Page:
Using MLA to Cite Sources Inside Your Paper
There are two ways to indicate that you are using an outside source in an essay. The first is the
use of tag lines or signal phrases. These are recommended to use to give credibility to your
source, but not always required. However, if you are paraphrasing or summarizing the source
using more than one sentence, you are required to use a tag line or signal phrase to indicate where
the source use begins.
The second way to indicate that you are using an outside source is to use an in-text citation.
These are required to use for every source referred to in your paper, whether word for word
(direct quotes) or in your own words (paraphrasing or summarizing), even if you just take a
general idea from a source. If you do not use a tag line or in-text citation when required, your
paper will contain plagiarism.
1) Tag Lines or Signal Phrases
A. The main role of a tag line is to give credibility to your source.
B. Tag Lines can use any piece of information from the Works Cited page to make
your source sound credible
a. Don’t include information that is not impressive. For example, the date of
publication is usually not relevant or the name of an author that is unknown.
b. Do research to find out an author’s credentials to include as part of your tag
line. For example, “James Hoover, an associate professor at Stanford who
does research in online networking, claims that….”
c. Consider if the name of the journal is impressive, and/or do some research to
find out more about it. For example, “According to an article in The Lancet,
which is the world's leading general medical journal and specialty journals in
Oncology, Neurology and Infectious Diseases, ….”
d. The main point is to make your source sound impressive!
C. All information in a tag line should be formatted the same way it is in the Works
Cited page. For example, if you use the journal name, it should be in italics, just as it
is in the Works Cited page. If you use the title of the article, it should be in quotation
marks, just as it is in the Works Cited page.
D. Remember, you MUST use a Tag Line when a paraphrase or summary is longer
than one sentence.
a. For example: “An article in Information Today shows that teens tend to
develop motor skills faster when playing video games. Teens who play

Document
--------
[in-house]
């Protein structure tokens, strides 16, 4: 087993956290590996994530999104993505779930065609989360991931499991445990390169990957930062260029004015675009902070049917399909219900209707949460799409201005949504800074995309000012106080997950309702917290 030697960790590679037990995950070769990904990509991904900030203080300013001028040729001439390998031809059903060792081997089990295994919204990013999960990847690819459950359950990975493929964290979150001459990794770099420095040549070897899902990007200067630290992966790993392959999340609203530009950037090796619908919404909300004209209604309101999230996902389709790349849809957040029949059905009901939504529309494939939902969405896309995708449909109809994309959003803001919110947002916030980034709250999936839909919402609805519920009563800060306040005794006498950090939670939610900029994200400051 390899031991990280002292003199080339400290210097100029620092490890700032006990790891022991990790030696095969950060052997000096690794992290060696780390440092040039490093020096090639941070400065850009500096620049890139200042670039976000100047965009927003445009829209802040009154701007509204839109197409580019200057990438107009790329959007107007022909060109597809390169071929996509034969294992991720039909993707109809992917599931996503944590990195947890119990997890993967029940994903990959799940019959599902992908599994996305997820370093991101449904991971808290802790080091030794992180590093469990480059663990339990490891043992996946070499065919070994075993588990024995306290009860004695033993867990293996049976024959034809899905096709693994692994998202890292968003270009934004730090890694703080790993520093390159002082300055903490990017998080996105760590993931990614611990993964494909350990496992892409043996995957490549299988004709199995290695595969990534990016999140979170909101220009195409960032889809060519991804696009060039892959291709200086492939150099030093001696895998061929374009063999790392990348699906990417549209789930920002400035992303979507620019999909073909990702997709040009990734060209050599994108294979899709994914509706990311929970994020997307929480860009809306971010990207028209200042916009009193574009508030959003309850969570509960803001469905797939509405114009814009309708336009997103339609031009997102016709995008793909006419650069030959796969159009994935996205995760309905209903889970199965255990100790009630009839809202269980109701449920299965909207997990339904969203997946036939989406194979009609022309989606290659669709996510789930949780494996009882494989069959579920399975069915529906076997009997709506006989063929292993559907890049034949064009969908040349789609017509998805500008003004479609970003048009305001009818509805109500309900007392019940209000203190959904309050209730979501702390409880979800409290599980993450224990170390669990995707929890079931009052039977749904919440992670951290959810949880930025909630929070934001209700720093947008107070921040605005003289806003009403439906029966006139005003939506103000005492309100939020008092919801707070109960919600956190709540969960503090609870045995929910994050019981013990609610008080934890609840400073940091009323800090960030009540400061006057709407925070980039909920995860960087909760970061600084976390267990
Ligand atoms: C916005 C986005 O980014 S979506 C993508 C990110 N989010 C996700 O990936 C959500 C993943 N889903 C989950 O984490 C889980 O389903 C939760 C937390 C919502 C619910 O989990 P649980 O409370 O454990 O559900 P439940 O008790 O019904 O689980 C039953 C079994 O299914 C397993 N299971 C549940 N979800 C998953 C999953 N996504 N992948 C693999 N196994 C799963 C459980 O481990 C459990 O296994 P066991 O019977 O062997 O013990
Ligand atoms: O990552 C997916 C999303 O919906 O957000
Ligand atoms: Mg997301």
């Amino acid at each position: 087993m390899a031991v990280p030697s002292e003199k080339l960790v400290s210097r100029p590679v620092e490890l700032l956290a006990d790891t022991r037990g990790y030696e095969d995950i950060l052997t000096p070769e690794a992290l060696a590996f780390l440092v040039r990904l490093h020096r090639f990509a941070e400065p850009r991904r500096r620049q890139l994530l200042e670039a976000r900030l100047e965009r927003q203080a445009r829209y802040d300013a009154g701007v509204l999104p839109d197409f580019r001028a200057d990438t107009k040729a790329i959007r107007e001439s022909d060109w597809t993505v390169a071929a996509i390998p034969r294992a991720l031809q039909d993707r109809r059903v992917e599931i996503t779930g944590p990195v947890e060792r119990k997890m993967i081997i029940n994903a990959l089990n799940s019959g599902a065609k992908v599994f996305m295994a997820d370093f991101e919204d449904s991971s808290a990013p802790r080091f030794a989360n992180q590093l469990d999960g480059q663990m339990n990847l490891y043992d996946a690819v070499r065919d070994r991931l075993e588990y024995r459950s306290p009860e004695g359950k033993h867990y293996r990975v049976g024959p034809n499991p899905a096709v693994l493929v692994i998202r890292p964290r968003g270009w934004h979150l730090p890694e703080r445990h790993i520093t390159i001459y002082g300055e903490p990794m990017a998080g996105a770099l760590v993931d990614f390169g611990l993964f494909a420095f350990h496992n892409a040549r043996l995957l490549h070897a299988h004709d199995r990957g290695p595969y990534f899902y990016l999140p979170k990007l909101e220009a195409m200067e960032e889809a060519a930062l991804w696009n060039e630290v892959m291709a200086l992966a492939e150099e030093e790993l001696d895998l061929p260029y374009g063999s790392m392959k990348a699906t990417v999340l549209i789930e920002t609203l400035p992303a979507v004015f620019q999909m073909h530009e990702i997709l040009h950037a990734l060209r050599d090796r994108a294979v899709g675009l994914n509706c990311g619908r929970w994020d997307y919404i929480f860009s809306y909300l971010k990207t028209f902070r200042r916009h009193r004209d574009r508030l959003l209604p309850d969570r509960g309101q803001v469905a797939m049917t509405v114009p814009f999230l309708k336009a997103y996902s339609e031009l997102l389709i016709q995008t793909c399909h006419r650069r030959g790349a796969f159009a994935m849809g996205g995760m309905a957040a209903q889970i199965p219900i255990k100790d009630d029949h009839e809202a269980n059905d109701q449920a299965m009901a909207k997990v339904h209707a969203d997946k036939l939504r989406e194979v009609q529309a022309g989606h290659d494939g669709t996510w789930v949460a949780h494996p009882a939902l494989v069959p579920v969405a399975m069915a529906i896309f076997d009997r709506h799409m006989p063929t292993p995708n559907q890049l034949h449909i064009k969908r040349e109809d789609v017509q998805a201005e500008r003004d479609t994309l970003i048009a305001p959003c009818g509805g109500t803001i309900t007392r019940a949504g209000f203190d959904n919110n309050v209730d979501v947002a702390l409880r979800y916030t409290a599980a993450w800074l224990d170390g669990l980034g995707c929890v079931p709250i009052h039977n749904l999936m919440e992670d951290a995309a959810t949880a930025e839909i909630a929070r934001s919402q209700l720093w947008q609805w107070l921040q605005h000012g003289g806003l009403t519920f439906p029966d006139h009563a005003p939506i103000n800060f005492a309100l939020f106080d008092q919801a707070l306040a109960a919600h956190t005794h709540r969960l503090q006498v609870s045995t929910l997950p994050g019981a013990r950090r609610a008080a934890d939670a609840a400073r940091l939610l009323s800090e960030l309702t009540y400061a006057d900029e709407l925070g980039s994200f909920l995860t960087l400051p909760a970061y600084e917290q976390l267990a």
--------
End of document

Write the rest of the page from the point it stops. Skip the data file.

video games are 25% better at responding to physical stimuli” (“Video” 21).
E. Try to vary your use of types of signal phrases as well as their placement.
Here are some verbs often used in signal phrases:
acknowledges comments admits reasons illustrates
insists argues asserts notes observes
claims believes points out suggests says
writes agrees declares reports thinks
These are not necessarily interchangeable so make sure that you use a context appropriate verb.
To insist, for example, is not the same as to suggest, or admit, or observe. Choose your verb
2) In-Text Citations
A) You must use some version of an in-text citation after EVERY quote, paraphrase or
summary! See rules and exceptions in section E.a.-c.
B) An in-text citation consists of the first major word of the MLA citation plus page
a. There is NO comma, and it must be in (parentheses).
b. It is considered part of the preceding sentence, so the period comes after the
c. “The”, “A”, and “An” do not count as formal words.
d. You must keep the format of the first word of the MLA entry (if the
word is in quotation marks or italics, for example).
e. It does not matter if there are multiple authors or if there is no author name,
MLA only uses the first major word of the citation.
Example: “This is a direct quote” (Smith 24).
Smith, John. “Title.” Journal. Publisher. 23 Oct. 2010. Web. 21 Nov. 2011.
Example: This is a paraphrase (“Best” 2).
“The Best Source Ever.” New York Times. 3 Apr. 2009. Web. 12 Nov. 2011.
C) Some exceptions to the rule:
a. Two works by same author or authors with the same last name : include
the first (formatted) major word of the title also (but not the words
“a/an/the”). (Landis “First” 24).
b. Two works that start with the same word: Use as many words as you can
until there is a difference:
(“Petroleum Exports on the Rise” 5).
(“Petroleum Exports on the Decline” 1).
c. Works that you translated:
(Landis, my trans. 44).
D) About the page numbers:
a. if using a web source that does not have page numbers, count the
paragraphs, and use the paragraph number with the word “par.”
Example: (Smith par. 3).
b. If there are no paragraphs in the web source, you may omit the number